On Abortion

In my late twenties and early thirties I didn’t think much about abortion one way or the other.  I knew I did not want to take that route, but I didn’t see it as my right to impose that decision on anyone else.

Then, after bearing two healthy children, I had a miscarriage.  About the time that baby would have been born, I had another.

The grief overwhelmed me.  I could not understand it.  I had experienced death in my family before and finally realized that I was in mourning.  Though their tiny incipient bodies were not sound enough to survive, I was mourning for people I had never met.  I was in mourning for people whose life experience I would never share.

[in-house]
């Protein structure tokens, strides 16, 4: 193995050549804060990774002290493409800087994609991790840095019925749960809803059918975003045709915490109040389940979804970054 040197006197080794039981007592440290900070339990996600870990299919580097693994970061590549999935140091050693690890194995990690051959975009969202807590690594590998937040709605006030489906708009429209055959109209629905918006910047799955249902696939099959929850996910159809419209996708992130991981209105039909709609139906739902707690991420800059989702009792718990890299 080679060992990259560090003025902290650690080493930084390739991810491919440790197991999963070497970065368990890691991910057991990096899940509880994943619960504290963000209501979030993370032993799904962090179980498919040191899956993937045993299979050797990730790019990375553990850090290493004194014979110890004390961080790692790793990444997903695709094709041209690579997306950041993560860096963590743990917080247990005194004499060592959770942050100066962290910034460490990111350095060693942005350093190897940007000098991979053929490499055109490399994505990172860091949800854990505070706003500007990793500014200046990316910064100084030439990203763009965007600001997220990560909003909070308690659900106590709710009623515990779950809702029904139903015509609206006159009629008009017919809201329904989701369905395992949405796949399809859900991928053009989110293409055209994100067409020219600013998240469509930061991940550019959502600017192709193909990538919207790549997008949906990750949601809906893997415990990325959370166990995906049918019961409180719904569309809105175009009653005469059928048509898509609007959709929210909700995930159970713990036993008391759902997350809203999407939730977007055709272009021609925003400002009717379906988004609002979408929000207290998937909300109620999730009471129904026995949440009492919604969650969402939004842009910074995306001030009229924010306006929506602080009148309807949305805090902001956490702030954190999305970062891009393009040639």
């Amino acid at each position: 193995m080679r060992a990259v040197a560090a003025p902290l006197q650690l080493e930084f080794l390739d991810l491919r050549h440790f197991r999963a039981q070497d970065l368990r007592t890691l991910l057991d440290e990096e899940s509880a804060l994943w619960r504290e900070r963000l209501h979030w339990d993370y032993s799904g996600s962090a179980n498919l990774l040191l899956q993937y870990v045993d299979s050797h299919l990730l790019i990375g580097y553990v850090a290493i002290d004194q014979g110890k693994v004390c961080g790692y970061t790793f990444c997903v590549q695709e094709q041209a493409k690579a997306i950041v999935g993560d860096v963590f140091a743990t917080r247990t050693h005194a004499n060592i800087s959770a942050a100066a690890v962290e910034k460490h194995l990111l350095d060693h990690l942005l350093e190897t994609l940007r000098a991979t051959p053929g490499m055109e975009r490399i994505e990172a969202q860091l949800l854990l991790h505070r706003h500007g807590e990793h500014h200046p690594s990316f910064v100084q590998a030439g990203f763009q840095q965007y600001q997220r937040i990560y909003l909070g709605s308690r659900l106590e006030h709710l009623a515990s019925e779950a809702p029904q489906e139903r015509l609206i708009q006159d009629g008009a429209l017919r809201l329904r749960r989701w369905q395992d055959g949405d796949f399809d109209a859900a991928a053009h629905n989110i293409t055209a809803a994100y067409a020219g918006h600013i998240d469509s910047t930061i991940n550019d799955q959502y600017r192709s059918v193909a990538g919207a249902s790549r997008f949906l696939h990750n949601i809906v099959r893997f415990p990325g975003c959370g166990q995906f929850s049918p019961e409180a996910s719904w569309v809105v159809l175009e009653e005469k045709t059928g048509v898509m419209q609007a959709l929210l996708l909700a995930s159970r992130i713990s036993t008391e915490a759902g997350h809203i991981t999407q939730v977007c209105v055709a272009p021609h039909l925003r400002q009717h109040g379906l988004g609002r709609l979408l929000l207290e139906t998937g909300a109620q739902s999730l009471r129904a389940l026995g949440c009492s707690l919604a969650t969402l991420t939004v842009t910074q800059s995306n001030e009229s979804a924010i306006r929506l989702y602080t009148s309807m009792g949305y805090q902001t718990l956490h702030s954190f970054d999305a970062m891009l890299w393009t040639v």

How was that possible?  They were just “clumps of cells”.  No.  They were my unfulfilled children.  I mourned them as deeply as any other beloved family member.

A few years later, my third child was born.  As he gazed dauntlessly into the world around him, I knew I had to protect him.  I knew I could not control him.  As his eyes locked with mine, I knew I could not not love him.

He was the light of my life as were his sister and brother before him.  But he did not restore or replace his siblings who were lost.  He was of himself and somehow survived the maelstrom of genesis.

Some years later, during a rare quiet moment, I realized what abortion was.  I heaved, shuddered and wept at the decision to forfeit one’s own child.  May God have mercy on us all.

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